After a few days, you can remove the eye patch. This will likely coincide with your first follow-up visit. During that visit or a second follow-up visit shortly after, your eye doctor will remove sutures if you received these instead of fibrin glue.

You will need a few weeks for your eye to return to its original color, with no redness or yellowed tissue. During this time, you will be able to see out of your eye, and your vision will improve further over the next few weeks. The day after surgery, your vision will be clear enough to work on a computer, read books, watch television, and drive safely.

You should avoid water and high-impact sports until your doctor informs you these are safe. “Water” includes showers. Avoid getting water in your eye for at least a month after the operation. This may require wearing an eye patch or goggles when you bathe.

After Pterygium Surgery, Follow Your Doctor’s Instructions

If you undergo pterygium removal surgery, follow all your eye doctor’s instructions to prepare and take care of yourself afterward. Healing may be improved with certain choices like sutures over surgical glue, or choosing a graft rather than bare sclera. Talk to your eye surgeon about these options and what they think the right process could be for you.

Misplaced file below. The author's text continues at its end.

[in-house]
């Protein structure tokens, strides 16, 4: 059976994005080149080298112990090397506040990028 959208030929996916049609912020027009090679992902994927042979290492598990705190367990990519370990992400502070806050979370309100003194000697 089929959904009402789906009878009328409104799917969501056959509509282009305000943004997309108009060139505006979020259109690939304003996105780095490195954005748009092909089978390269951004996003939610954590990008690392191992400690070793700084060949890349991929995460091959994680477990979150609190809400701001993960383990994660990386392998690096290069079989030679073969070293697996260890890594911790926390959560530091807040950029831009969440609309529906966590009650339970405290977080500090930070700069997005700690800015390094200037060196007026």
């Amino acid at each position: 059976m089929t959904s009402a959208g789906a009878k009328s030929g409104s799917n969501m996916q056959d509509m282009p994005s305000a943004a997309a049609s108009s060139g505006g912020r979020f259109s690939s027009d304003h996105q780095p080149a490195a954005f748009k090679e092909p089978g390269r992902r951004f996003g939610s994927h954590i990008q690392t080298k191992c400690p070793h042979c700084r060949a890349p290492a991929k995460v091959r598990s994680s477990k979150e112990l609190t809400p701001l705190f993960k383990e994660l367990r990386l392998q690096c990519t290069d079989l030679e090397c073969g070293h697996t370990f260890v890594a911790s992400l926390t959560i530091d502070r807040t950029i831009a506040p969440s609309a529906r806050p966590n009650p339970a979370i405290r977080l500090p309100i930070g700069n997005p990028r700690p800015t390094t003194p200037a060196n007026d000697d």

Although the overall healing process takes a couple of months, you should be able to see well out of your eye within a day or two after the operation.

 

References

Pinguecula and Pterygium (Surfer’s Eye) Treatment. (August 2019). American Academy of Ophthalmology (AAO).

Six Things to Know About Pinguecula and Pterygium. (July 2016). American Academy of Ophthalmology (AAO).

New Approach Emerges With Pterygium Surgery. (February 2012). American Academy of Ophthalmology (AAO).

I Got A Pterygium Cut Out of My Eyeball, and I Learned These 20 Things. (July 7, 2015). The Inertia.com.